“No, he’s not in trouble. Like I said, he’s usually pretty reliable, so I’m not going to make a federal case out of it.” Sean regarded him steadily then said, “We all make mistakes, Elijah. Trust me, I’ve made some whoppers.” And his gaze fell to the ring finger of his left hand where that pale band of skin showed. Then he sighed and said, “I have something that belongs to you. It’s one reason I wanted to find you, so I could return it. I have a feeling it’s special to you.” He took the plastic flowerpot from his pocket. It was empty again. “The forget-me-nots only lasted for a day." Sean gave a small huff of rueful laughter as he handed it to Elijah. “You can’t believe how disappointed I was when they disappeared.”

"Nothing that I wake up lasts for more than a day if I don't put it back to sleep first," Elijah explained. Then in a bitter voice he added, "It's just long enough."

"Long enough for what?" Sean asked, curiously.

"Long enough for us to get the fuck out of whatever town we're in before the people we've duped find out that the magic toy they were sold is a fake." Tears prickled his eyes as he hid the pot away.

"One of these days you won't get out of town fast enough. You'll end up getting arrested for fraud, or even worse, extortion. Is that what you want?"

"No," Elijah said in a whisper. “But my dad means to try again—he has another Gaydar device.”

“I’m not surprised. I’ve met people like your father before. This area attracts the dreamers and schemers of the world like a magnet.” He held Elijah’s gaze, and his expression was grim. “Elijah, it's past time you took a good hard look at your life, and where it's headed. I've done volunteer work in the prison system, and trust me you don't want to end up behind bars. Do you have any idea what would happen to a young man like you in there?"

Elijah said nothing.

"You know, I assumed you were underage,” Sean said quietly, “and that your father was forcing you to help him with his dirty work. But you're legally an adult. You don't have to stay with him. You don't have to be a party to what he's doing. You don't have to let him use you like this." His mouth tightened. “Or make you his personal punching bag.”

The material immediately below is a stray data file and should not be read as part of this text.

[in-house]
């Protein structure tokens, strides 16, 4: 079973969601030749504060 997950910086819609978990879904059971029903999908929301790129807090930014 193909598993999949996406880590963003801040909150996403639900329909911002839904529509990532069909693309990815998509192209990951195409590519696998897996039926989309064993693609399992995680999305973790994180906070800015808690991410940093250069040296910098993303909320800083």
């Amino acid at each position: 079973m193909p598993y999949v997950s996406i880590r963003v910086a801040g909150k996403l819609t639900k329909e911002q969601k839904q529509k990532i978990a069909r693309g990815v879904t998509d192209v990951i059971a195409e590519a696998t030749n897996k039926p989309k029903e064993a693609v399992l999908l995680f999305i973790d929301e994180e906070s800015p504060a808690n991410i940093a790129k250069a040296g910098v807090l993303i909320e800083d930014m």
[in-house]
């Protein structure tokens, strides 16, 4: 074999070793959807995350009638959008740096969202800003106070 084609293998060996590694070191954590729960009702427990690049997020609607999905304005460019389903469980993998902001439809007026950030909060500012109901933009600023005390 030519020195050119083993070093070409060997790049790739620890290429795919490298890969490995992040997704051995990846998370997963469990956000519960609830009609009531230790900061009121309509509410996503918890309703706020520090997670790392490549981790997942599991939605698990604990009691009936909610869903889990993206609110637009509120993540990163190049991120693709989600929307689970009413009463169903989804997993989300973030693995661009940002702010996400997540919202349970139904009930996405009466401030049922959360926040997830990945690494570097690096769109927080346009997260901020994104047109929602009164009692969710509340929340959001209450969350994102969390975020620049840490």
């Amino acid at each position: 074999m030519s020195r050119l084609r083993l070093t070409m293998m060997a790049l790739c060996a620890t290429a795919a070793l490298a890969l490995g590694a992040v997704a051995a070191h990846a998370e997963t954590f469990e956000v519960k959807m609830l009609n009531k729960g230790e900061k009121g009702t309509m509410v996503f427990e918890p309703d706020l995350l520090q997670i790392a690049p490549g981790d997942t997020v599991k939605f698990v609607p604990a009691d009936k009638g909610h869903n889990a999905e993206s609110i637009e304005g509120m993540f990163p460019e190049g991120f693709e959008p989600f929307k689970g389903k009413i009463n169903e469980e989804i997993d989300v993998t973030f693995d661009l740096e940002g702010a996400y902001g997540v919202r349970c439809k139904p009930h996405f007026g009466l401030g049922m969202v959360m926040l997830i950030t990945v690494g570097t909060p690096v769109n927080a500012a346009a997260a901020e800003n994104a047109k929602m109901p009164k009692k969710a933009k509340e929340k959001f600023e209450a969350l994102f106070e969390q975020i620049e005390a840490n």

"I know," Elijah admitted. He started picking at his Danish, pulling the soft pastry into shreds with nervous fingers.

"Then why are you allowing it? Why haven’t you walked away?"

"Because of my mom,” Elijah replied, a lump rising to his throat. “I made her a promise, you see, a promise to take care of him and stand by him. It was the last thing she asked of me before she died.”

Sean’s hand came to rest over his, stilling its fretful movements. "I honor you for honoring your promise to her,” he said. “I’m sure it wasn’t easy. But I can’t believe your mother would want you to throw your life away like this, Elijah."

Elijah found it difficult to focus on Sean's words. His hand covered Elijah’s completely in a touch that was at once warmly reassuring and profoundly intimate. But he forced himself to pay attention, to resist the temptation to turn his hand under Sean's and hold onto it, hold onto it for dear life, the way a drowning man might cling to a lifeline in tossing seas.

"For a long time, I wouldn't let myself think about the future at all, because it seemed selfish, and as if I was dishonoring her memory,” Elijah confessed. “But then my dad saw an advertisement for the Gaydar device in the back of a magazine, and he got this idea to use it to blackmail someone. If what we'd been doing was wrong, this was like, oh, a hundred million times worse. I did try to talk him out of it, but he wouldn't listen, no matter what I said."